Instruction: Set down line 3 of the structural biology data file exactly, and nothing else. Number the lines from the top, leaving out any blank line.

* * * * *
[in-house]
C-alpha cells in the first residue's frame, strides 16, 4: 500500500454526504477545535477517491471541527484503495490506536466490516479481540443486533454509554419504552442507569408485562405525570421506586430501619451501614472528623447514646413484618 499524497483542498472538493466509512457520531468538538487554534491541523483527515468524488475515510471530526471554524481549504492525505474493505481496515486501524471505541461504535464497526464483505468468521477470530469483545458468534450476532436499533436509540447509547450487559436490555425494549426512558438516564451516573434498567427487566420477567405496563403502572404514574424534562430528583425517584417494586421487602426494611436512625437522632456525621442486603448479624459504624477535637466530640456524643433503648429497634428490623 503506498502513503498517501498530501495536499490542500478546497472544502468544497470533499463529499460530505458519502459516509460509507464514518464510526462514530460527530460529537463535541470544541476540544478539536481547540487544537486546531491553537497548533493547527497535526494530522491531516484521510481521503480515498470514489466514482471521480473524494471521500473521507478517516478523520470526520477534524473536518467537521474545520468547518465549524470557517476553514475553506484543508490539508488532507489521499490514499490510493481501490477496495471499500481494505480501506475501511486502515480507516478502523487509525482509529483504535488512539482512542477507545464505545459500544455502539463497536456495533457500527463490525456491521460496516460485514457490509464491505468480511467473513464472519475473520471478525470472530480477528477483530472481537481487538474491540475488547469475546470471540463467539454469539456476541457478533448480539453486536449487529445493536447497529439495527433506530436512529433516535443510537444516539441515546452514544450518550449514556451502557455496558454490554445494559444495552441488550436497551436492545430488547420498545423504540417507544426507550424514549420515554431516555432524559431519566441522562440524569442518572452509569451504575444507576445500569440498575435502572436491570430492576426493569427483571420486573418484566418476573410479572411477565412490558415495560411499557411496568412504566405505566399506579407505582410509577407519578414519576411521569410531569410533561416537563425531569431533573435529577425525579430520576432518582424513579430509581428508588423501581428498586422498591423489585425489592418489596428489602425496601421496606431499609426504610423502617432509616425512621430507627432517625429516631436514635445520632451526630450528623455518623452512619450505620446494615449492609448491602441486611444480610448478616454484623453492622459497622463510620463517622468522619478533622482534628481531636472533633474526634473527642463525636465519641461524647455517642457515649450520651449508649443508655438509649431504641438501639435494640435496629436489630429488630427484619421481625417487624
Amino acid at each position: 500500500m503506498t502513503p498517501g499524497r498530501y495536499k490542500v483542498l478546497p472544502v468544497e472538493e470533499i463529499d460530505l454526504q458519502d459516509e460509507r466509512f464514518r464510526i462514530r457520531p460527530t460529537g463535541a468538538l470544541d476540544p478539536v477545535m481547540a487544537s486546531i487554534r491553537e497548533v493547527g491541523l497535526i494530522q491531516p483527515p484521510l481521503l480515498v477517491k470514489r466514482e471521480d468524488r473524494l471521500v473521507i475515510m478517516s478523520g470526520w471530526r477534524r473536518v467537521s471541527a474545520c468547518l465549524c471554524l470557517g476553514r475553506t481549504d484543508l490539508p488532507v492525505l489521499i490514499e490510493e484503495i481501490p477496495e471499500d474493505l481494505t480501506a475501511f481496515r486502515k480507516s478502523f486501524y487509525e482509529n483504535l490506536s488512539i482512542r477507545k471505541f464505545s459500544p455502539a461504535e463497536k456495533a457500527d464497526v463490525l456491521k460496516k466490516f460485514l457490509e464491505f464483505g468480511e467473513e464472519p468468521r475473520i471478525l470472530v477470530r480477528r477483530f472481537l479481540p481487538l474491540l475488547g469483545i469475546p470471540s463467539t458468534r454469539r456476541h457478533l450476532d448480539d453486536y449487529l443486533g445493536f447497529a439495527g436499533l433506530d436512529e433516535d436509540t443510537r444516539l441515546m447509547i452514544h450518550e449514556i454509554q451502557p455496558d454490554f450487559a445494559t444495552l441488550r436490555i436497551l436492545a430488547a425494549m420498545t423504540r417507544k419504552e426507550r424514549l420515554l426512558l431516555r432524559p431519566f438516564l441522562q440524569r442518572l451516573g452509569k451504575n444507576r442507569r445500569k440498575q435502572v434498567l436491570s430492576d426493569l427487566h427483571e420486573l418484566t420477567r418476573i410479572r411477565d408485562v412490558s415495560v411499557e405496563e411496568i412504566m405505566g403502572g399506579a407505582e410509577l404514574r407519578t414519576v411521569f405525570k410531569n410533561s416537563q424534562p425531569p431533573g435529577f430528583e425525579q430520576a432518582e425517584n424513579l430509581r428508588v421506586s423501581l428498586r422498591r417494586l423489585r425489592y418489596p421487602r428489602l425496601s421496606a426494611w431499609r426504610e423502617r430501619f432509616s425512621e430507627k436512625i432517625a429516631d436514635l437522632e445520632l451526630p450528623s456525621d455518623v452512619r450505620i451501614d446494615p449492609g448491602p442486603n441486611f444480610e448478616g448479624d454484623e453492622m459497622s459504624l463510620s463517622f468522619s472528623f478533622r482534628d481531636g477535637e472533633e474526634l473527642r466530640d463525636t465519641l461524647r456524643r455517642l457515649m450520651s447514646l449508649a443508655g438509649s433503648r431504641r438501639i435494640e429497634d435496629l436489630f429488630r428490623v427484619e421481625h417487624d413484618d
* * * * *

Amino acid at each position: 500500500m503506498t502513503p498517501g499524497r498530501y495536499k490542500v483542498l478546497p472544502v468544497e472538493e470533499i463529499d460530505l454526504q458519502d459516509e460509507r466509512f464514518r464510526i462514530r457520531p460527530t460529537g463535541a468538538l470544541d476540544p478539536v477545535m481547540a487544537s486546531i487554534r491553537e497548533v493547527g491541523l497535526i494530522q491531516p483527515p484521510l481521503l480515498v477517491k470514489r466514482e471521480d468524488r473524494l471521500v473521507i475515510m478517516s478523520g470526520w471530526r477534524r473536518v467537521s471541527a474545520c468547518l465549524c471554524l470557517g476553514r475553506t481549504d484543508l490539508p488532507v492525505l489521499i490514499e490510493e484503495i481501490p477496495e471499500d474493505l481494505t480501506a475501511f481496515r486502515k480507516s478502523f486501524y487509525e482509529n483504535l490506536s488512539i482512542r477507545k471505541f464505545s459500544p455502539a461504535e463497536k456495533a457500527d464497526v463490525l456491521k460496516k466490516f460485514l457490509e464491505f464483505g468480511e467473513e464472519p468468521r475473520i471478525l470472530v477470530r480477528r477483530f472481537l479481540p481487538l474491540l475488547g469483545i469475546p470471540s463467539t458468534r454469539r456476541h457478533l450476532d448480539d453486536y449487529l443486533g445493536f447497529a439495527g436499533l433506530d436512529e433516535d436509540t443510537r444516539l441515546m447509547i452514544h450518550e449514556i454509554q451502557p455496558d454490554f450487559a445494559t444495552l441488550r436490555i436497551l436492545a430488547a425494549m420498545t423504540r417507544k419504552e426507550r424514549l420515554l426512558l431516555r432524559p431519566f438516564l441522562q440524569r442518572l451516573g452509569k451504575n444507576r442507569r445500569k440498575q435502572v434498567l436491570s430492576d426493569l427487566h427483571e420486573l418484566t420477567r418476573i410479572r411477565d408485562v412490558s415495560v411499557e405496563e411496568i412504566m405505566g403502572g399506579a407505582e410509577l404514574r407519578t414519576v411521569f405525570k410531569n410533561s416537563q424534562p425531569p431533573g435529577f430528583e425525579q430520576a432518582e425517584n424513579l430509581r428508588v421506586s423501581l428498586r422498591r417494586l423489585r425489592y418489596p421487602r428489602l425496601s421496606a426494611w431499609r426504610e423502617r430501619f432509616s425512621e430507627k436512625i432517625a429516631d436514635l437522632e445520632l451526630p450528623s456525621d455518623v452512619r450505620i451501614d446494615p449492609g448491602p442486603n441486611f444480610e448478616g448479624d454484623e453492622m459497622s459504624l463510620s463517622f468522619s472528623f478533622r482534628d481531636g477535637e472533633e474526634l473527642r466530640d463525636t465519641l461524647r456524643r455517642l457515649m450520651s447514646l449508649a443508655g438509649s433503648r431504641r438501639i435494640e429497634d435496629l436489630f429488630r428490623v427484619e421481625h417487624d413484618d